Kopust and Lubavitch, 120 Years Later

Today marks 120 years since the passing of Reb Shlomo Zalman of Kopust, grandson of the Tzemach Tzedek and author of the Magen Avos.

By Anash.org writer

Reb Shlomo Schneur Zalmen Schneersohn was the eldest son of the Maharil, Reb Yehuda Leib, and a grandson of the Tzemach Tzedek. He was born circa 5590 (1830), and in 5607 (1847) he married the daughter of Reb Yaakov Aryeh Leib Luria from Lepli. For the first few years after his chassuna he lived in Lepli, studying diligently while being supported by his father-in-law.

In 5615 (1855), he returned to Lubavitch where he gleaned much from his grandfather the Tzemach Tzedek and great chassidim. After the Tzemach Tzedek’s histalkus, Reb Shlomo Zalmen followed his father to Kopust, where he was eventually appointed by the chassidim to take his father’s place upon his passing a few months after the Tzemach Tzedek.

He led the Kopuster chassidim until his own departure from this world on 27 Iyar 5660 (1900). Although there were differences in practice and philosophy between the chassidim of Lubavitch and Kopust, his ma’amorim followed the Chabad style and some of them were printed in the Sefer Magen Avos after his passing.

Despite the sometimes fierce disputes between Lubavitch and Kopust, the Rebbeim held of Reb Shlomo Zalman and his Chassidus.

In one letter, the Frierdiker Rebbe writes to a chossid who asked about learning מגן אבות: “I have already said that as long as learning is done the way it should be, there’s no reason to refrain from learning them. Regarding the words that you heard about it from other Chassidim – you should apply what is written: ‘close your ears from hearing it.’ ” (Igros Kodesh Rayatz Vol. 14 p. 358)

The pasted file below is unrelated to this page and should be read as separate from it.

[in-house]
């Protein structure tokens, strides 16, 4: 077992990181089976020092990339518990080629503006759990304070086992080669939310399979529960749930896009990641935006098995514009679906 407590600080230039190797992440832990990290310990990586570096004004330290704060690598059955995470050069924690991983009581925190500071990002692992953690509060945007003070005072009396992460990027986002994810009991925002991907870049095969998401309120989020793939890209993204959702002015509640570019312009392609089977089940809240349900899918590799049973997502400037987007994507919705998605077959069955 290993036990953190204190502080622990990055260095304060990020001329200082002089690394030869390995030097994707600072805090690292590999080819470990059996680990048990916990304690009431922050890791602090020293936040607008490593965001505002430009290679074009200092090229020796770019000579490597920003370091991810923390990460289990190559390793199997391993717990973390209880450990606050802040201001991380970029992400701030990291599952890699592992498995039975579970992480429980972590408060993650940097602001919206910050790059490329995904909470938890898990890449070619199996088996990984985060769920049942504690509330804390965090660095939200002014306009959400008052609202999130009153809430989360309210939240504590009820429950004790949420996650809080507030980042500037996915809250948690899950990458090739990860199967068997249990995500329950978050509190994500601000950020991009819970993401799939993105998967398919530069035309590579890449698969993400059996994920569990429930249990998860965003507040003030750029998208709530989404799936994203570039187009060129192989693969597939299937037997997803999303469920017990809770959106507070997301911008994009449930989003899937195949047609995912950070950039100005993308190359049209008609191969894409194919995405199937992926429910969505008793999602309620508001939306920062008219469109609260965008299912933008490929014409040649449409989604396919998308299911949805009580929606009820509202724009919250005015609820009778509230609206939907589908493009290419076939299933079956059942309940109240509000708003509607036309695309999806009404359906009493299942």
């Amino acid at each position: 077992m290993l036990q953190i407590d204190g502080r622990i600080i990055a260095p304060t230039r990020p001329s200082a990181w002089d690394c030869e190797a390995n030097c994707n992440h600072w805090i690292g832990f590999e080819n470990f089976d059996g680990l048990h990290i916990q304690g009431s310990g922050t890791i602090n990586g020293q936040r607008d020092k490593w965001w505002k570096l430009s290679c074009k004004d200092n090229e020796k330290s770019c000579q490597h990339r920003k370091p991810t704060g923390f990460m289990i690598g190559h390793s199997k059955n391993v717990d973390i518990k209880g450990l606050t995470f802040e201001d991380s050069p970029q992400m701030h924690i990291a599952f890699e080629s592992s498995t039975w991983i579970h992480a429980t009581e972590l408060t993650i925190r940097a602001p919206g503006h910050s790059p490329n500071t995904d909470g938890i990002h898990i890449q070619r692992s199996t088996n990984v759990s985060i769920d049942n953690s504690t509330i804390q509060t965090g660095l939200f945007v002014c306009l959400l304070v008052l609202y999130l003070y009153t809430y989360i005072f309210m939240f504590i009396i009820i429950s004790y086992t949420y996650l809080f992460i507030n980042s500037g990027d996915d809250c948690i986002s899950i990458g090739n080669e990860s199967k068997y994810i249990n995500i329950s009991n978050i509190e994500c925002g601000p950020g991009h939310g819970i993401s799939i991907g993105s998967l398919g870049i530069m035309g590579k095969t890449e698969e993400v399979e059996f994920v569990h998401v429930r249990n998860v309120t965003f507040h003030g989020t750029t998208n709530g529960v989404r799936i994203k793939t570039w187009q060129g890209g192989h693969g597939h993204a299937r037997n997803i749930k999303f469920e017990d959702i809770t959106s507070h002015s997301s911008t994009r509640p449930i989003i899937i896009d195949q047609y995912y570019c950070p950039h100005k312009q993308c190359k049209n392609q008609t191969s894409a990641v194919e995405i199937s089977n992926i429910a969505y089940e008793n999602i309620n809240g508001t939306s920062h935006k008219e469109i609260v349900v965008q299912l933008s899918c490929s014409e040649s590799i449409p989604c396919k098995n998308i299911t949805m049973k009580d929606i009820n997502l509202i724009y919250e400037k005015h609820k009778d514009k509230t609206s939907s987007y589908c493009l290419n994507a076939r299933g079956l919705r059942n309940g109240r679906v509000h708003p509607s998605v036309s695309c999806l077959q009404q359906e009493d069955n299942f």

At a nichum aveilim for the RaSHaG in his apartment in 5730/19, the RaSHaG asked the Rebbe if he had ever seen the Kopuster’s ma’amorim. The Rebbe answered in the affirmative and said that they are very “geshmake maamorim.” When Rashag mentioned a certain ma’amar in Parshas Shemini, the Rebbe noted that there’s a similar ma’amar from the Rebbe MaHaRaSh.

While Chassidim in the past had refrained from learning them due to the differences between the Kopuster and the Rebbe Rashab, the Rebbe said that these days there is no point in keeping that “tradition.”

The yeshiva Tomchei Temimim was founded in Lubavitch at the end of 5657 (1897), and the seder included learning Chassidus four hours every day: two hours in the morning before davening and two hours at night after nigleh. Concerning this practice Reb Shlomo Zalmen said: “At first when I heard that young bochurim were learning four hours of Chassidus daily, it didn’t sit well with me. But now I see that he – the Rebbe Rashab – was correct. Di velt falt oif sha’ois (the world is deteriorating by the hour) and he will be very successful!”

The Chabad shul in Me’ah Shearim was a shul originally started by Kopuster Chassidim. Some famous Chassidim that were originally Kopuster include the Rogatchover Gaon and Reb Chaim Meir Hilman, author of the Beis Rebbi.

He passed away on 27 Iyar of 5660/1900 and was buried in Kopust. After his passing many of the Chassidim traveled to Bobruisk to his brother Reb Shmaryohu Noach. Others traveled to Retchiche, to his brother Reb Sholom DovBer. Upon the latter’s passing in 5683/1923, the Kopuster branch technically ceased to exist and many accepted the Frierdiker Rebbe as the leader of all Chassidei Chabad.

Sources include: המלך במסיבו, מגדל עז

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  1. regarding reb shmaryahu noach, it is interesting to note his sefer shemen lamor was printed in 1964 in kfar chabad. the story behind that was that his grandson had many writings of the tzemach tzedek that chassidim wanted to send to the rebbe, but the grandson only agreed to release them on the condition that lubavitch would print the sefer. they wrote to the rebbe about the proposal and the rebbe gave his blessing.

  2. Thank you for the article and beautiful website! להעיר, the discussion printed in המלך במסבו that is referred here happened in Rashag’s apartment. He was sitting Shiva for his mother ל”ע and the Rebbe was menachem avel him. It was not by the seuda in the Friediker Rebbe’s apartment as written in the article.

  3. After his passing, many, if not most, of his chassidim traveled to the Rebbe Rashab.
    For example, Reb Michoel Dvorkin, the Katzenelebogen family, the Raskin family and many others.
    His brothers had relatively small followings.

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